‘Crucial finding’: Asteroid which wiped out dinosaurs hit Earth in the spring, new study shows

The asteroid which killed nearly all dinosaurs struck the Earth during the spring, according to new research.

To reach their conculsions, researchers searched parts of North Dakota in the US to find fossilised paddlefishes and sturgeons that were killed when the asteroid made impact with Earth.

They used powerful X-rays and carbon isotope records of the bones of fish that died less than an hour after the asteroid hit.

The carbon isotopes acted as a tracer to work out how carbon atoms have changed over the years.

They found the shock of impact caused huge standing waves of water which moved sediment, engulfing fish and burying them alive.

The study, which was published in the journal Nature, included researchers from Uppsala University in Sweden, Vrije Universiteit in Amsterdam, Vrije Universiteit Brussel and the European Synchrotron Radiation Facility in France.

Melanie During, lead author from Uppsala University, said: “The carbon isotope signal across the growth record of this unfortunate paddlefish confirms that the feeding season had not yet climaxed – death came in spring.”

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The teams found that the fossil fish were pristinely preserved, with their bones showing almost no signs of chemical alteration and soft tissues still intact.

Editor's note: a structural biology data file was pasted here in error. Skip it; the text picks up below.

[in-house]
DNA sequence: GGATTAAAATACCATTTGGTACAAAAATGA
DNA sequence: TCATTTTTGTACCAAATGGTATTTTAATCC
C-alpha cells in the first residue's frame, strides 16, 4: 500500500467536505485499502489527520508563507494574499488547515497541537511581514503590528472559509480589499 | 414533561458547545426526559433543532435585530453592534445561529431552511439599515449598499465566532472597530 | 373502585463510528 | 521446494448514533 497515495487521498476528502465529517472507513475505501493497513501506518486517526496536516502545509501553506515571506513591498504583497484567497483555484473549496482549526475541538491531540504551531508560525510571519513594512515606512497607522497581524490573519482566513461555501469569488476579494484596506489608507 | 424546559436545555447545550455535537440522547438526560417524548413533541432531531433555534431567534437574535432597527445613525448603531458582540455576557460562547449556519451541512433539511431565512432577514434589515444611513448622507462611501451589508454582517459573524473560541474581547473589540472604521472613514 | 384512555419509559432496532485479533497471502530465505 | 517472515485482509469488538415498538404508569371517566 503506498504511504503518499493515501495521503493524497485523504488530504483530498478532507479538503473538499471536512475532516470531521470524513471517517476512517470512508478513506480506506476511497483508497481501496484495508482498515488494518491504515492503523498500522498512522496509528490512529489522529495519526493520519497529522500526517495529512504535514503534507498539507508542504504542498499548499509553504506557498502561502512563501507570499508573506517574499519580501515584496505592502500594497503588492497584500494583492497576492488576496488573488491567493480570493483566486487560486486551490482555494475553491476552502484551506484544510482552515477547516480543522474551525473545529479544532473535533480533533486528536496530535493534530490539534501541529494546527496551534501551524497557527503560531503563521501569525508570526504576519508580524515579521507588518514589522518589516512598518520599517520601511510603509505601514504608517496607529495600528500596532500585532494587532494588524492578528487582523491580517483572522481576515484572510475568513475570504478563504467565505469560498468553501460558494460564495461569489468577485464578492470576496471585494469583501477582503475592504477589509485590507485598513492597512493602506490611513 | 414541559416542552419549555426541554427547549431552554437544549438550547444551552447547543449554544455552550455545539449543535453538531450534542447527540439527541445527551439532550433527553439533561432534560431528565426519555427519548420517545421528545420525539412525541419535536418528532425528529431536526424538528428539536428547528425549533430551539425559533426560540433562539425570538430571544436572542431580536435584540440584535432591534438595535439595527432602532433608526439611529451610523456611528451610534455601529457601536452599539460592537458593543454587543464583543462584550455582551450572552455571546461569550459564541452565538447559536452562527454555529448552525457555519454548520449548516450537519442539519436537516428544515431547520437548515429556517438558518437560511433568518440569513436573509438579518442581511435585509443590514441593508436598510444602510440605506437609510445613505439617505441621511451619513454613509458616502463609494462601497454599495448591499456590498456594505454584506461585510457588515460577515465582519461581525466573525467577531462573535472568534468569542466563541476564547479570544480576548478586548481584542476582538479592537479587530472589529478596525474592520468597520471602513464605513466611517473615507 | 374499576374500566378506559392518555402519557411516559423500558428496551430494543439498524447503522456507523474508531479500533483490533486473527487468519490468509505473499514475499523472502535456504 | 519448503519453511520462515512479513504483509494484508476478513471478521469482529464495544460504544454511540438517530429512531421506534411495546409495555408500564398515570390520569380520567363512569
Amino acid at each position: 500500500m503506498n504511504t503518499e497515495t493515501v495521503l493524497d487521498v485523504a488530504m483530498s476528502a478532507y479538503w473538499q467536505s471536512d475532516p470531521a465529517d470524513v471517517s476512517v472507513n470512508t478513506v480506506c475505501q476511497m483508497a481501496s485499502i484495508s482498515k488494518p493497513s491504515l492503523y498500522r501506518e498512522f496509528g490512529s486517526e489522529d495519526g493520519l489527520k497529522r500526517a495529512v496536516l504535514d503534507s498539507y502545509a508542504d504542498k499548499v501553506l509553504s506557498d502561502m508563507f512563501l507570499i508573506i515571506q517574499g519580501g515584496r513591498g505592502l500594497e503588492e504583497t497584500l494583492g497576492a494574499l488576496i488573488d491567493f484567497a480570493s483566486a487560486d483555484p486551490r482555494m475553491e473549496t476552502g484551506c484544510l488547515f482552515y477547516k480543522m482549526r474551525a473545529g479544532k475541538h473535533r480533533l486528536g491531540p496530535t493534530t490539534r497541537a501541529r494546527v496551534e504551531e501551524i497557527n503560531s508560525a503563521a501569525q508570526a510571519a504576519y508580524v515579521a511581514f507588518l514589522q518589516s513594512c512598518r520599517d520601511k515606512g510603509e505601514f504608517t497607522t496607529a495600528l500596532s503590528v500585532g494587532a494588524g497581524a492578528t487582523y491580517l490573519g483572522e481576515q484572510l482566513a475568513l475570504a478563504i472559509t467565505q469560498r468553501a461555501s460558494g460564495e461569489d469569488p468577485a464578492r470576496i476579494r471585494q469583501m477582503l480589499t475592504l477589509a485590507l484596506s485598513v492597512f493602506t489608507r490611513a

Experts looked at how the bones of the fish were growing in order to work out the season in which they died.

One of the paddlefishes also underwent carbon isotope analysis to reveal its annual feeding pattern.

The availability of zooplankton, which it liked to eat, was at its peak between spring and summer, pointing the researchers to their findings.

The team said their conclusions may help explain why some animals, including birds, crocodiles and turtles, survived the asteroid impact 66 million years ago.

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An ichthyosaurs skeleton, dating back around 180 million years, is the largest and most complete ever found in Britain

The southern hemisphere autumn coincides with spring in the northern hemisphere, meaning preparation for winter may have protected animals in the southern hemisphere.

Ms During said: “This crucial finding will help to uncover why most of the dinosaurs died out while birds and early mammals managed to evade extinction.”